Presidential Appointments, the Senate's Confirmation Process, and Changes Made in the 112th Congress [October 9, 2012]   [open pdf - 369KB]

"The responsibility for populating top positions in the executive and judicial branches of government is one the Senate and the President share. The President nominates an individual, the Senate may confirm him, and the President would then present him with a signed commission. The Constitution divided the responsibility for choosing those who would run the federal government by granting the President the power of appointment and the Senate the power of advice and consent. [...] During the 112th Congress, a bipartisan group of Senators crafted two measures they contend will make the appointment process easier and quicker. Both measures were adopted. P.L. 112-166, the Presidential Appointment Efficiency and Streamlining Act of 2011, removed the requirement for Senate confirmation for appointees to 163 positions, authorizing the President alone to appoint certain officials. [...] P.L. 112-166 contains two major provisions. The first eliminated the requirement for the Senate's advice and consent on nominations to 163 positions in the executive branch. [...] The second major provision of P.L. 112-166 established a working group to examine the appointments process. The working group is required to write two reports that are expected to generate a number of recommendations. [...] S.Res. 116, a resolution 'to provide for expedited Senate consideration of certain nominations subject to advice and consent,' established a potentially faster Senate confirmation process for nominees to an additional 272 positions. On June 29, 2011, the Senate agreed to an amended version of S.Res. 116, by a vote of 89-8."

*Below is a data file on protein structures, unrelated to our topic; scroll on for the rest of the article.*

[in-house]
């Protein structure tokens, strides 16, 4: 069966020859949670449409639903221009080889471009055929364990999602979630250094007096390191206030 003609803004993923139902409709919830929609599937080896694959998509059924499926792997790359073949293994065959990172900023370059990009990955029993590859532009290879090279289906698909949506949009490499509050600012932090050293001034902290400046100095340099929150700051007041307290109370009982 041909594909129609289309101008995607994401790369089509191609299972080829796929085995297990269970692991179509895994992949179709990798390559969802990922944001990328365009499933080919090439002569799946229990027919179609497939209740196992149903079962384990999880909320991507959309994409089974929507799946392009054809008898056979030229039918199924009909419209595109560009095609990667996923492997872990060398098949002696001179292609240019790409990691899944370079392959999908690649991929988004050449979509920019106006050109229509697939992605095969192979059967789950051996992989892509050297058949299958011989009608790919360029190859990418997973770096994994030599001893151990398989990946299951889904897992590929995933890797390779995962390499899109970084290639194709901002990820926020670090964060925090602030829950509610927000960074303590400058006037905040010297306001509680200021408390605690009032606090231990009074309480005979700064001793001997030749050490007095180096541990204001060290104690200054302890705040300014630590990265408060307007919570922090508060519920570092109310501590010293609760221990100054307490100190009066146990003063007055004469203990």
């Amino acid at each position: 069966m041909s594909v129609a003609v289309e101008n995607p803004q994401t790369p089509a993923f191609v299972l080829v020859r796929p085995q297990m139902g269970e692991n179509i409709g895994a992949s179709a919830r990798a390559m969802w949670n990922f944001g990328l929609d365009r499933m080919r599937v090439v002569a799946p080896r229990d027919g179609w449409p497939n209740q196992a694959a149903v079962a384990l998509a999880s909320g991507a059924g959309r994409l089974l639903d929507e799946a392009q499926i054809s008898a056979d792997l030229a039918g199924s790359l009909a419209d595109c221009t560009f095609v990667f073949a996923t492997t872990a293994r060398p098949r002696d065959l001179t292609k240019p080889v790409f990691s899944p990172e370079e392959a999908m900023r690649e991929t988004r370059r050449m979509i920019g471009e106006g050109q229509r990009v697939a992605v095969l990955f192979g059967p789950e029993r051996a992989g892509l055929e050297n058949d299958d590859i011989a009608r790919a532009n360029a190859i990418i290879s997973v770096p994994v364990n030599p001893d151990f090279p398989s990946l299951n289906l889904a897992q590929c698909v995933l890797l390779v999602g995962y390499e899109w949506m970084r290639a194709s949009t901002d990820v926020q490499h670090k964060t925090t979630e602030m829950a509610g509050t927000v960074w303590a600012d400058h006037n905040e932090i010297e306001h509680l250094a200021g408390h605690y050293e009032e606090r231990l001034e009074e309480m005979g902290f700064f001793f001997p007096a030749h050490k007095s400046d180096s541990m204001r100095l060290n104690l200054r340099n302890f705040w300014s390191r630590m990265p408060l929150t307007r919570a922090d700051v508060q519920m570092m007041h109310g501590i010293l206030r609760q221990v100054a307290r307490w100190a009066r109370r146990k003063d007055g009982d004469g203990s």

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CRS Report for Congress, R41872
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